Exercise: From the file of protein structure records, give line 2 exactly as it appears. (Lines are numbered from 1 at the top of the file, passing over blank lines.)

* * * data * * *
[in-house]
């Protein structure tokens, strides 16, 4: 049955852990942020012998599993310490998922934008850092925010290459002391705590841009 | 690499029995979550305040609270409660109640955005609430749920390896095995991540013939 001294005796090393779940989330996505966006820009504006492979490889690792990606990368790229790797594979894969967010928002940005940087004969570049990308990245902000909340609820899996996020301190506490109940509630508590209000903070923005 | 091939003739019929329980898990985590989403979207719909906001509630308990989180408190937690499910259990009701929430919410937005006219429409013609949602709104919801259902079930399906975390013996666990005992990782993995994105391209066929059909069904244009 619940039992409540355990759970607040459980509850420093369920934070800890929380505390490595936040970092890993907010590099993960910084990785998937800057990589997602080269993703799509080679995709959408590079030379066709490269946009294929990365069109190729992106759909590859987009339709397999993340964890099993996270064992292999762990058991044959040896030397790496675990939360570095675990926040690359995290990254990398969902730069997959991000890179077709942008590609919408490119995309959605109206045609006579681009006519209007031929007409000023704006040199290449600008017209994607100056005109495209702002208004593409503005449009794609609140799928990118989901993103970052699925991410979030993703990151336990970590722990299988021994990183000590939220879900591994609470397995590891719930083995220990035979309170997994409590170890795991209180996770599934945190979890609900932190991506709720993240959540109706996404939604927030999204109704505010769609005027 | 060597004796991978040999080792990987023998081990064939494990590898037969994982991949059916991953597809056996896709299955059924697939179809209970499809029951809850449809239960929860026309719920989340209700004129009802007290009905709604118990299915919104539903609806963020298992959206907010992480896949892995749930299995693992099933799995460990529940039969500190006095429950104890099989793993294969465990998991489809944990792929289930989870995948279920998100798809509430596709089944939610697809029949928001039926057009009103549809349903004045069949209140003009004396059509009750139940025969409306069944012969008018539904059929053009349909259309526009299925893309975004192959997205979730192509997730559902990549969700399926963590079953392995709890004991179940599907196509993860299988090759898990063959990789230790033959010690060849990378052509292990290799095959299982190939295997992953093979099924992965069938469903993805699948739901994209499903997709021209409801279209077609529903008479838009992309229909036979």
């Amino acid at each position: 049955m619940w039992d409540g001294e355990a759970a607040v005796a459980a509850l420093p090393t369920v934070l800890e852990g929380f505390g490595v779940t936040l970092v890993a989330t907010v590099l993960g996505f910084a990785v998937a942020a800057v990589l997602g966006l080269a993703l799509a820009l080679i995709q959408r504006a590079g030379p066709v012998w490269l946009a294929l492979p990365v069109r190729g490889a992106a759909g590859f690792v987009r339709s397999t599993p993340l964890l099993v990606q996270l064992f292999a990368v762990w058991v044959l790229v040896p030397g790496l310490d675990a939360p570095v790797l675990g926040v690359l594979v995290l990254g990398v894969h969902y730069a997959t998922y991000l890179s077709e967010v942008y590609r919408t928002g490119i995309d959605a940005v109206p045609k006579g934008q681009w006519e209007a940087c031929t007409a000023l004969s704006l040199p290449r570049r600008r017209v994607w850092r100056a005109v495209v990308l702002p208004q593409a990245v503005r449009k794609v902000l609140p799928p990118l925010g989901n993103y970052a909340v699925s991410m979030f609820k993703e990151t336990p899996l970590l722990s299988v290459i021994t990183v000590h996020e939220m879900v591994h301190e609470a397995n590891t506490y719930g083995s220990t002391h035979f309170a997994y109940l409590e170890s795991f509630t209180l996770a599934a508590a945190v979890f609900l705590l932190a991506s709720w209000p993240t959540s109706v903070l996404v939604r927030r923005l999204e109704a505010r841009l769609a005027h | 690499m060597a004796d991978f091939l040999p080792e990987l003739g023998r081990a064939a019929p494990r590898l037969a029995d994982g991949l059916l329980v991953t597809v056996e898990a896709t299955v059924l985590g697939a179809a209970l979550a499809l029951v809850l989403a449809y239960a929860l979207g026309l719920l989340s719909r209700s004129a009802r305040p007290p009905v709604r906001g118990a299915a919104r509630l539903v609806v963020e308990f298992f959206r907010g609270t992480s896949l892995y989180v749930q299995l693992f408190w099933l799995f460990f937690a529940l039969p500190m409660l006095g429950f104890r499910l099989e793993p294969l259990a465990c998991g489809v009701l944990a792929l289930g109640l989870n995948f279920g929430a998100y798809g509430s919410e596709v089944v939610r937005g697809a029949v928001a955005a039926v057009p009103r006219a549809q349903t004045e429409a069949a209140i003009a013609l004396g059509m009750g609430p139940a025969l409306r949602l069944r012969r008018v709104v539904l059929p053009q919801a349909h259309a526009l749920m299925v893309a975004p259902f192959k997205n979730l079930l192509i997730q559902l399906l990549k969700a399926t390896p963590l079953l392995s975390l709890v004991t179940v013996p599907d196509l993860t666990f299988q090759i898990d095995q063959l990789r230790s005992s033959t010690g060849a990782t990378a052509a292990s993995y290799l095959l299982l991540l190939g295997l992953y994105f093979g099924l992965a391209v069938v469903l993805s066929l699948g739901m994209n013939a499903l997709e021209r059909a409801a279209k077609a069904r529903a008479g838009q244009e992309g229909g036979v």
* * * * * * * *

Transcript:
């Protein structure tokens, strides 16, 4: 049955852990942020012998599993310490998922934008850092925010290459002391705590841009 | 690499029995979550305040609270409660109640955005609430749920390896095995991540013939 001294005796090393779940989330996505966006820009504006492979490889690792990606990368790229790797594979894969967010928002940005940087004969570049990308990245902000909340609820899996996020301190506490109940509630508590209000903070923005 | 091939003739019929329980898990985590989403979207719909906001509630308990989180408190937690499910259990009701929430919410937005006219429409013609949602709104919801259902079930399906975390013996666990005992990782993995994105391209066929059909069904244009 619940039992409540355990759970607040459980509850420093369920934070800890929380505390490595936040970092890993907010590099993960910084990785998937800057990589997602080269993703799509080679995709959408590079030379066709490269946009294929990365069109190729992106759909590859987009339709397999993340964890099993996270064992292999762990058991044959040896030397790496675990939360570095675990926040690359995290990254990398969902730069997959991000890179077709942008590609919408490119995309959605109206045609006579681009006519209007031929007409000023704006040199290449600008017209994607100056005109495209702002208004593409503005449009794609609140799928990118989901993103970052699925991410979030993703990151336990970590722990299988021994990183000590939220879900591994609470397995590891719930083995220990035979309170997994409590170890795991209180996770599934945190979890609900932190991506709720993240959540109706996404939604927030999204109704505010769609005027 | 060597004796991978040999080792990987023998081990064939494990590898037969994982991949059916991953597809056996896709299955059924697939179809209970499809029951809850449809239960929860026309719920989340209700004129009802007290009905709604118990299915919104539903609806963020298992959206907010992480896949892995749930299995693992099933799995460990529940039969500190006095429950104890099989793993294969465990998991489809944990792929289930989870995948279920998100798809509430596709089944939610697809029949928001039926057009009103549809349903004045069949209140003009004396059509009750139940025969409306069944012969008018539904059929053009349909259309526009299925893309975004192959997205979730192509997730559902990549969700399926963590079953392995709890004991179940599907196509993860299988090759898990063959990789230790033959010690060849990378052509292990290799095959299982190939295997992953093979099924992965069938469903993805699948739901994209499903997709021209409801279209077609529903008479838009992309229909036979």